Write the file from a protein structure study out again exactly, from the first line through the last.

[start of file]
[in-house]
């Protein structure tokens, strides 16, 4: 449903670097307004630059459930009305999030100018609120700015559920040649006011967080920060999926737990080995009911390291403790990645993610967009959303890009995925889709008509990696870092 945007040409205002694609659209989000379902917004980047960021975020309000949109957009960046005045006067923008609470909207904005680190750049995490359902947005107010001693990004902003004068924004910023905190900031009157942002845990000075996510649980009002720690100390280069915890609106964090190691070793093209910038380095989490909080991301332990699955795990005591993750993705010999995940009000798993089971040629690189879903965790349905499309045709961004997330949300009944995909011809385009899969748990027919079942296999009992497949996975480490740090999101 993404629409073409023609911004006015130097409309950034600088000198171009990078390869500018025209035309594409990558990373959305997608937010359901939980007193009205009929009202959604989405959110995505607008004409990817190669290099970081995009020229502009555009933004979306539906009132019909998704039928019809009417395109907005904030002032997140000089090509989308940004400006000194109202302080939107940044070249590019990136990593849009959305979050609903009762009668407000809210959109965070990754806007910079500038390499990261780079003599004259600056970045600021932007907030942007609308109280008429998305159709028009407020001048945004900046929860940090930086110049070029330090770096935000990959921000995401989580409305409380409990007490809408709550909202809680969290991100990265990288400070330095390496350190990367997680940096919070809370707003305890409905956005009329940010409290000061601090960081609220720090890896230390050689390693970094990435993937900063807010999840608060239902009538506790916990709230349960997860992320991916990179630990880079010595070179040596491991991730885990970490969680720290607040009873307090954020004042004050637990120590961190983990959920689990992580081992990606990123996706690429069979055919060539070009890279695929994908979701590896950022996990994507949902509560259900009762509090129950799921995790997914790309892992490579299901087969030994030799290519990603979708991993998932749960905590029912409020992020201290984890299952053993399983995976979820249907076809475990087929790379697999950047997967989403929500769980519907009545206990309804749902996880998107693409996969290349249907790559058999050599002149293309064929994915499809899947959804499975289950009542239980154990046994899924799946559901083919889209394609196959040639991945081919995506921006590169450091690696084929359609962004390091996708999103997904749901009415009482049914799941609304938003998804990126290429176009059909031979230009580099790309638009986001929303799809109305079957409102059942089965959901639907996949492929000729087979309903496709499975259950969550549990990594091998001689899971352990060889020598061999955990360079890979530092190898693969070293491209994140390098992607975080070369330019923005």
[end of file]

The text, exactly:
[in-house]
């Protein structure tokens, strides 16, 4: 449903670097307004630059459930009305999030100018609120700015559920040649006011967080920060999926737990080995009911390291403790990645993610967009959303890009995925889709008509990696870092 945007040409205002694609659209989000379902917004980047960021975020309000949109957009960046005045006067923008609470909207904005680190750049995490359902947005107010001693990004902003004068924004910023905190900031009157942002845990000075996510649980009002720690100390280069915890609106964090190691070793093209910038380095989490909080991301332990699955795990005591993750993705010999995940009000798993089971040629690189879903965790349905499309045709961004997330949300009944995909011809385009899969748990027919079942296999009992497949996975480490740090999101 993404629409073409023609911004006015130097409309950034600088000198171009990078390869500018025209035309594409990558990373959305997608937010359901939980007193009205009929009202959604989405959110995505607008004409990817190669290099970081995009020229502009555009933004979306539906009132019909998704039928019809009417395109907005904030002032997140000089090509989308940004400006000194109202302080939107940044070249590019990136990593849009959305979050609903009762009668407000809210959109965070990754806007910079500038390499990261780079003599004259600056970045600021932007907030942007609308109280008429998305159709028009407020001048945004900046929860940090930086110049070029330090770096935000990959921000995401989580409305409380409990007490809408709550909202809680969290991100990265990288400070330095390496350190990367997680940096919070809370707003305890409905956005009329940010409290000061601090960081609220720090890896230390050689390693970094990435993937900063807010999840608060239902009538506790916990709230349960997860992320991916990179630990880079010595070179040596491991991730885990970490969680720290607040009873307090954020004042004050637990120590961190983990959920689990992580081992990606990123996706690429069979055919060539070009890279695929994908979701590896950022996990994507949902509560259900009762509090129950799921995790997914790309892992490579299901087969030994030799290519990603979708991993998932749960905590029912409020992020201290984890299952053993399983995976979820249907076809475990087929790379697999950047997967989403929500769980519907009545206990309804749902996880998107693409996969290349249907790559058999050599002149293309064929994915499809899947959804499975289950009542239980154990046994899924799946559901083919889209394609196959040639991945081919995506921006590169450091690696084929359609962004390091996708999103997904749901009415009482049914799941609304938003998804990126290429176009059909031979230009580099790309638009986001929303799809109305079957409102059942089965959901639907996949492929000729087979309903496709499975259950969550549990990594091998001689899971352990060889020598061999955990360079890979530092190898693969070293491209994140390098992607975080070369330019923005």